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Centipede ships

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  • Chinese: 蜈蚣船 (wúgōng chuán)

Centipede ships was the term applied to a style of ship built in the Ming Empire in the 1520s-1530s. The first Chinese ships to incorporate European design elements, they were built with the aid of Portuguese shipwrights brought to Nanjing by the Ming court for that purpose. The result were ships which made use of long rows of oar ports, new modes of deploying cannon and other firearms, and canvas lateen sails in combination with traditional Chinese sails, as well as adaptations to the keel and overall form of the ship otherwise, making them more maneuverable and more effective in battle than earlier junks. Since Chinese overseas sailing and trade was officially forbidden at the time, the court initially relied upon "barbarian" (yi) crews, pilots, and navigators; Richard Pegg suggests that in this context, "barbarian" likely refers to Europeans.

The centipede ships proved essential to a number of key Ming victories against European ships in the 1520s-30s. By 1534, however, the court ordered that no more centipede ships were to be produced. But the various innovations of their design were then incorporated into junks built from that time forward, becoming exceptionally standard. Investiture envoy Chen Kan ordered two such ships constructed for his embassy to the Ryûkyû Kingdom in 1534, and the Kingdom ordered another six constructed for its use shortly afterward. Junks incorporating these design features became the standard form of junk built and sailed throughout the region - from Fuzhou and Ningbo to Nagasaki and Naha - for nearly the entire early modern period, from the 1530s until the early-to-mid-19th century.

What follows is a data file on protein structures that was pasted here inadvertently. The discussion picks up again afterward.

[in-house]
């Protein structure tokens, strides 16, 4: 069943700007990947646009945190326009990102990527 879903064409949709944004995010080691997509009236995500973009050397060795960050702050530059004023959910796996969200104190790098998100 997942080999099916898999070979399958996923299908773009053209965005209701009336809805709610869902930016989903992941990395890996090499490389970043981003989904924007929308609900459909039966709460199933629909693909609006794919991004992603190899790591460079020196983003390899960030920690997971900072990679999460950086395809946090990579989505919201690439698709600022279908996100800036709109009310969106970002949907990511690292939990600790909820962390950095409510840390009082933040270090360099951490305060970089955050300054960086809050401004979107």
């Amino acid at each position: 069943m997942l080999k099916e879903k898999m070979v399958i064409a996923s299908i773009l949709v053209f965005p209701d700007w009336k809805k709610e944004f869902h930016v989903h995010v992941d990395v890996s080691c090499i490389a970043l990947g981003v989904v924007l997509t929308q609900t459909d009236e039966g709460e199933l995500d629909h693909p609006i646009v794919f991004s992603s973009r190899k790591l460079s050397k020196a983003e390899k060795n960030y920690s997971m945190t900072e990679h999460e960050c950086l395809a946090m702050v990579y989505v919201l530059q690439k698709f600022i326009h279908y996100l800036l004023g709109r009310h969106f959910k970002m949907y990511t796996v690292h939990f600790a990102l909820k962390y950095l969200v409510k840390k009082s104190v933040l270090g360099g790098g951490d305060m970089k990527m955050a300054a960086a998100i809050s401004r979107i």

References

  • Richard Pegg, "For the Record: Chinese Conferment Missions to Ryukyu from 1372-1866," talk given at Okinawan Art in its Regional Context: Historical Overview and Contemporary Practice symposium, University of East Anglia, Norwich, 10 Oct 2019.
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